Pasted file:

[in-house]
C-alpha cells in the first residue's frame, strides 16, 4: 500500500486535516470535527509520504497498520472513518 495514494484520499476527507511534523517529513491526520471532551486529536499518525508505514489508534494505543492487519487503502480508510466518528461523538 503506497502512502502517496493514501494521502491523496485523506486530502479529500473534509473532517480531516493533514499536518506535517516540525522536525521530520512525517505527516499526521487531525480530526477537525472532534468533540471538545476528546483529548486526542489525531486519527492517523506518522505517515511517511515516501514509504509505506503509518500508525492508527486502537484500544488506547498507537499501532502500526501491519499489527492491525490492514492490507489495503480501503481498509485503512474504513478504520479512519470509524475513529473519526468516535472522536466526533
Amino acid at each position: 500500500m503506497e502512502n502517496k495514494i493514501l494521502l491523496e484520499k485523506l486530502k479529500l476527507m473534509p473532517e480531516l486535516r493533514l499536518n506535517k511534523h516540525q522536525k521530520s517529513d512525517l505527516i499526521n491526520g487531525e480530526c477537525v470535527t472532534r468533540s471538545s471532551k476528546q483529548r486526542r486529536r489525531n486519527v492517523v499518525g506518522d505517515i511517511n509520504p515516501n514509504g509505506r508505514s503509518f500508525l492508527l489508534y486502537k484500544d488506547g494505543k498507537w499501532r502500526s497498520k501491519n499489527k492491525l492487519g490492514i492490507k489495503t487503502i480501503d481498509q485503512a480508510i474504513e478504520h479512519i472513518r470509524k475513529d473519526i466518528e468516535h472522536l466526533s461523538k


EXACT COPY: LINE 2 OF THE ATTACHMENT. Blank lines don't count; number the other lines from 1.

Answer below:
C-alpha cells in the first residue's frame, strides 16, 4: 500500500486535516470535527509520504497498520472513518 495514494484520499476527507511534523517529513491526520471532551486529536499518525508505514489508534494505543492487519487503502480508510466518528461523538 503506497502512502502517496493514501494521502491523496485523506486530502479529500473534509473532517480531516493533514499536518506535517516540525522536525521530520512525517505527516499526521487531525480530526477537525472532534468533540471538545476528546483529548486526542489525531486519527492517523506518522505517515511517511515516501514509504509505506503509518500508525492508527486502537484500544488506547498507537499501532502500526501491519499489527492491525490492514492490507489495503480501503481498509485503512474504513478504520479512519470509524475513529473519526468516535472522536466526533